I’m still carrying with me the intense amount of joy that I received from the staged reading of Books & Bridges. Joe Bishara, Sami Cline, and the cast were exceptional to work with. The cast was simply “on” that final performance. It helped that we had a large audience in that little room and that the audience was completely invested in the play. The mood of this performance felt “lighter” than the first performance. The audience carried it to a different emotional core that was still true to the heart of the play, but lifted it. I don’t want to say that it was funnier per se, but I guess light-hearted-er? Buoyant. Maybe that’s the better word. It was buoyant. And I couldn’t be happier.
I had the chance to talk to Jeremy Sony for the second time “IRL” (I don’t really say IRL. I feel dirty having written IRL…). We had just a moment to chat about upcoming projects that we both have. He has a commission coming up for the city of Grove City, OH. I also got to talk to David Tull (who is currently in Leaving the Atocha Station being done by Available Light Theatre. I’m going this weekend!) and his wife Kate Tull who both went to the University of Iowa! David also taught at my undergrad Coe College. So, they had some idea on where the city of “Red Cedar, Iowa” was influenced by. (I still think I might develop a book of the “Red Cedar Plays.” 2 take place there now. Well, 3 if you count Solamente Una Vez, but I don’t think the city is ever named…) Anyway, I’m meeting with Kate to talk about where Books & Bridges could go and talk about my latest drafts of Woman Studies. It’ll be great to meet with a dramaturg. I miss dramaturgs. I miss other playwrights, too. Jeremy’s now in Columbus, so we can meet up and another friend of mine wants to start up a playwriting group. I say anything that will keep momentum going.
Speaking of momentum, I’m going to tell a seemingly unrelated little story that is now helping my focus as I move forward to my next writing projects. In 2011, at the day job, we had this thing called the “Cardio Challenge.” It was a two month long commitment towards our health and fitness (Our company is big into health and fitness). When you signed up, you chose a certain level based on the number of miles you would walk/run during the Cardio Challenge. I chose 75 miles, the Bronze Level. (Spoiler Alert: I reached the Silver Level) During your runs (or walks), you would use a Nike app for your phone and it would track your miles. It was all about miles. I did really well with it; woke up in the morning, ran a mile, walked on every break, walked in the evening at home. But somewhere around the middle of the challenge, I felt burnt out. It wasn’t fun anymore. I dreaded putting on the running shoes. I was annoyed at walking outside. I took a few days off from running, which, of course, made it that much harder to get into it. I ran and ran and ran and did feel a great sense of accomplishment when I received my lovely custom T-shirt emblazoned with my number of miles I had run, but the discipline of running a mile each day wasn’t something that carried over after the challenge ended. It was over, so I was finished.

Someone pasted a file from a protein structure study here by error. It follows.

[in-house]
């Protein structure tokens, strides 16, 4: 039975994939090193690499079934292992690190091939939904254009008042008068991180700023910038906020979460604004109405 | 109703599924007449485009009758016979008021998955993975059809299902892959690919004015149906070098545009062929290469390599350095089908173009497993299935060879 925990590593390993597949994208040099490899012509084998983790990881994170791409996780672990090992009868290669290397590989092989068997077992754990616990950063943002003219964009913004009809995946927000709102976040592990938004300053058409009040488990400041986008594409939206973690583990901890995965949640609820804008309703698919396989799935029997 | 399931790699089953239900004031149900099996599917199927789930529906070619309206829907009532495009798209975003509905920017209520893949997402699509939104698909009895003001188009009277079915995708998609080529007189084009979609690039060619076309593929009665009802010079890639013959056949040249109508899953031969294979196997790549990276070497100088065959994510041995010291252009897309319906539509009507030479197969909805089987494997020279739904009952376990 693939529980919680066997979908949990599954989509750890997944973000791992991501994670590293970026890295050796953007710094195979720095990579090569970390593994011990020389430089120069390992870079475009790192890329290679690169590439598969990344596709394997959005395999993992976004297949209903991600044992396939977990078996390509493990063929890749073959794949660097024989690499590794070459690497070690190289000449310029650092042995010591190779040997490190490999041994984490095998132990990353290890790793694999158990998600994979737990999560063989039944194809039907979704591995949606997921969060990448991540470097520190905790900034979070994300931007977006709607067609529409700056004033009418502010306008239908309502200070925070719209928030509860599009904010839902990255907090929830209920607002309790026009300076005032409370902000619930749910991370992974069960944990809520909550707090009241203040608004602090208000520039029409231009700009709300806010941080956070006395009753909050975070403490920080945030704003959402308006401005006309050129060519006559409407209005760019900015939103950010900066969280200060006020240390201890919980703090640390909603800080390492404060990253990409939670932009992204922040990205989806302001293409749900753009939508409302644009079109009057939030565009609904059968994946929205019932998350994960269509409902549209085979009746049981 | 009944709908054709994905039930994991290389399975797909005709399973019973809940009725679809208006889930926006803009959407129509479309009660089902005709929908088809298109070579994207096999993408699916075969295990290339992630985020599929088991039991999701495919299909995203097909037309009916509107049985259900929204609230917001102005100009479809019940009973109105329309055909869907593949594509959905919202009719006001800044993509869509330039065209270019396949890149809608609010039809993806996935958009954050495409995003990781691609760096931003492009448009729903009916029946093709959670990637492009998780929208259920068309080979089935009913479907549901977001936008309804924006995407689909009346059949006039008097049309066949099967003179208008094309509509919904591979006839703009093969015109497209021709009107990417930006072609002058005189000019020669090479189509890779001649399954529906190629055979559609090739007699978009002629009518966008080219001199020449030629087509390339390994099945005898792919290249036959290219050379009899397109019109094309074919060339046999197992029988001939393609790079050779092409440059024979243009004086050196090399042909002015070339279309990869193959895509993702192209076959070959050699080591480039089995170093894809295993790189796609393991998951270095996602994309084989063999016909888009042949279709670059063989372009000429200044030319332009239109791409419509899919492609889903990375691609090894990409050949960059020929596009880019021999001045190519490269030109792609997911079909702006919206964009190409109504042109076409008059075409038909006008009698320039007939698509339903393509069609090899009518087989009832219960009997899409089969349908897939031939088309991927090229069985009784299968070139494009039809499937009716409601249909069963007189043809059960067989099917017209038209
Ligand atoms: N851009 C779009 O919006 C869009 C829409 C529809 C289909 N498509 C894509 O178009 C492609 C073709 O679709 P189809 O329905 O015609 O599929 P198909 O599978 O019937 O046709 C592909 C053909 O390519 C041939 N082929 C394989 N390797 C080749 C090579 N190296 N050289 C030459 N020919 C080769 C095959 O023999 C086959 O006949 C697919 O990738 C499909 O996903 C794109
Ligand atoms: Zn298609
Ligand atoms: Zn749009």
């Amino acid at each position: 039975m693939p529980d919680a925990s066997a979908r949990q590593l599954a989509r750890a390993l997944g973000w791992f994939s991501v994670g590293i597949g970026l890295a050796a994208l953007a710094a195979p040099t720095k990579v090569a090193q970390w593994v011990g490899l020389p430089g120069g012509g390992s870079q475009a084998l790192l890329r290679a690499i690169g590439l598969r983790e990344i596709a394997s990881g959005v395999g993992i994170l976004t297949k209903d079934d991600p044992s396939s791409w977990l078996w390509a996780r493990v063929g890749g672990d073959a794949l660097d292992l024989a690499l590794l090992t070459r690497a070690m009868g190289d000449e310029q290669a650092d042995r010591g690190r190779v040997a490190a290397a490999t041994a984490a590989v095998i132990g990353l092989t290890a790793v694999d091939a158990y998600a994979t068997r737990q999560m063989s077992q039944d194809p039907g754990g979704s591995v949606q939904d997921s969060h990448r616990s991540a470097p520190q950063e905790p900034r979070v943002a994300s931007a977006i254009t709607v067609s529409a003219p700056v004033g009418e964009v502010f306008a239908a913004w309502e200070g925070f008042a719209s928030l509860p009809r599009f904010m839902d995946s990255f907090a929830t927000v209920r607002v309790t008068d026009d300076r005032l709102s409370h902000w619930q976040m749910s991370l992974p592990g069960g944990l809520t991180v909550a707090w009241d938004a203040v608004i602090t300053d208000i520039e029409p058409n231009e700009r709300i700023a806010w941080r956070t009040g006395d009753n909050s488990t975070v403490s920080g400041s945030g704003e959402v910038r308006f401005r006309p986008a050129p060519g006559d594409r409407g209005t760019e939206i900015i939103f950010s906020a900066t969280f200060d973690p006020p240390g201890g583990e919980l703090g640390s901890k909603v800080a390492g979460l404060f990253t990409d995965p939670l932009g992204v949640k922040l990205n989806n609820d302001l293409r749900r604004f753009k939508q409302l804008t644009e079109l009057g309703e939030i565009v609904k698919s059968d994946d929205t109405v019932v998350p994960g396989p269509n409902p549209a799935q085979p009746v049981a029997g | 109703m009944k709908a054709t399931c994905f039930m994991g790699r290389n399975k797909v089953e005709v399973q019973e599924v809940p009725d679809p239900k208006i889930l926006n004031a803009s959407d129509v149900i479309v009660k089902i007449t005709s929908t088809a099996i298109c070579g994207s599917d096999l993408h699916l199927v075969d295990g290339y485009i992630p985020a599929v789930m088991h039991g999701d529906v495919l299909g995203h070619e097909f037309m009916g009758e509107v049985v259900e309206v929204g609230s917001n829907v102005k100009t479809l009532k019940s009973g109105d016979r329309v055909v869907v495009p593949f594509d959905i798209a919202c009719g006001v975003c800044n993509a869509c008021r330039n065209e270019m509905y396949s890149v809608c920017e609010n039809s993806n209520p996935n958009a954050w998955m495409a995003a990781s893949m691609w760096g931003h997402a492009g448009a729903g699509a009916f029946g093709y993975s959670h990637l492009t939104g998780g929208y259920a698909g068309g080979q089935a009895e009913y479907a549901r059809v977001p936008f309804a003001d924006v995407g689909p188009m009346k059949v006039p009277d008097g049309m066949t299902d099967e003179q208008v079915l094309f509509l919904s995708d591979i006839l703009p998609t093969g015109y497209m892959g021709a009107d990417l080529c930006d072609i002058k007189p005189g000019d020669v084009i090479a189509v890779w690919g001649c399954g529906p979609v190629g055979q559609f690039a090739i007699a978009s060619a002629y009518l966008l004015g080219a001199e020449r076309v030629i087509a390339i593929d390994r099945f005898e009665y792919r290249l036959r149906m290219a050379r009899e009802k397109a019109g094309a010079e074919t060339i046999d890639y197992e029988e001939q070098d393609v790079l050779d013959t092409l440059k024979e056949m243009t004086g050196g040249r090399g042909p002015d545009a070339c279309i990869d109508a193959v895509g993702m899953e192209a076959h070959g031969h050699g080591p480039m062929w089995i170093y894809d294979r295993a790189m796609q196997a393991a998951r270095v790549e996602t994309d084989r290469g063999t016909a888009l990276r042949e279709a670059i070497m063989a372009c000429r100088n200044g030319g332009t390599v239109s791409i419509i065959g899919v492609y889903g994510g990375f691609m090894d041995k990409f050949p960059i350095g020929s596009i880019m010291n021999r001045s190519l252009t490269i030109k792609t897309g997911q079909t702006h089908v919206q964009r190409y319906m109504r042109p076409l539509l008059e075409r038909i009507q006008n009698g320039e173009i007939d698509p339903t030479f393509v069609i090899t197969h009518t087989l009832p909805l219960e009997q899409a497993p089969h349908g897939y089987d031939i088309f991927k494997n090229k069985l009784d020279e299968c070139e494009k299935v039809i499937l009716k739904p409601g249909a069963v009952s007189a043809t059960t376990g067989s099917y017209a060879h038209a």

This year, the Cardio Challenge returned after a 3 year hiatus. The rules were completely different this year. First off, we were on teams instead of on our own, so there was some nice support built in. Second, we were using a completely different app that tracked the calories we burned each day instead of miles. The rules were simple: if you burn your current weight in calories in a single day, you get a point. If you get 40 points, you win the Bronze level. Now, at first, I was running a mile each day; I even started a week early to get myself in the habit again. However, after day 3 of the challenge, I got burnt out with running. It happened so quickly that it surprised me. Then, I remembered that it wasn’t about running miles; it was about burning calories. So, I dusted off my Nintendo Wii and started (Wii) boxing, playing (Wii) tennis, and playing (Wii) baseball. I did sword fighting and Hula Hooped my heart out. I had fun. Running the miles wasn’t fun anymore, so it was a chore to do it, but I could play 45 minutes of boxing and break a great sweat and be ready to do it again the next day because it was FUN. I lost more weight this year than last time, and I’m going to lose more now that my calorie burning has continued past the challenge’s end.
What does this have to do with playwriting? I used to think that playwriting was about pages written. I wasn’t writing unless I was getting pages written. If I didn’t get words on the page, I wasn’t successful that day. What worth did I have as a writer if I wasn’t “writing” daily? There’s something to be said for the discipline of writing each day, but there’s also something that’s highly unsatisfying about the grueling nature of forcing myself to slog through getting pages written. It’s also stressful and just plain not fun. I don’t have fun when I’m grinding my gears, forcing pages out that I may or may not be ready to write. I’d much rather concentrate on burning calories. What can I do today that will advance my projects, but, more importantly, keep my momentum going towards my further development as a playwright? Writing, yes. But also reading a friend’s play, going to see a play, talking about my projects with someone, blogging(?), drawing (which I love and miss doing), making wonderful lists of the projects to help remind me of the “big picture” and future goals, and so on. Yes, there will be a time when pages will have to be written, but just because I have a day where pages aren’t written doesn’t mean I’m not “writing.” I promise to burn calories as a playwright every day as I move forward with my next projects: a play steeped in Greek mythology for Columbus School for Girls, a childrens’ play about a pirate named Cheesybeard, and a rewrite of my adaptation of Molière's Learned Ladies. Those are the next things near the top of the list. I will capitalize on the momentum gained from Books & Bridges and have a good time doing it. Yes, I will work hard, but I’m going to make damn sure I have a damn good time while doing it.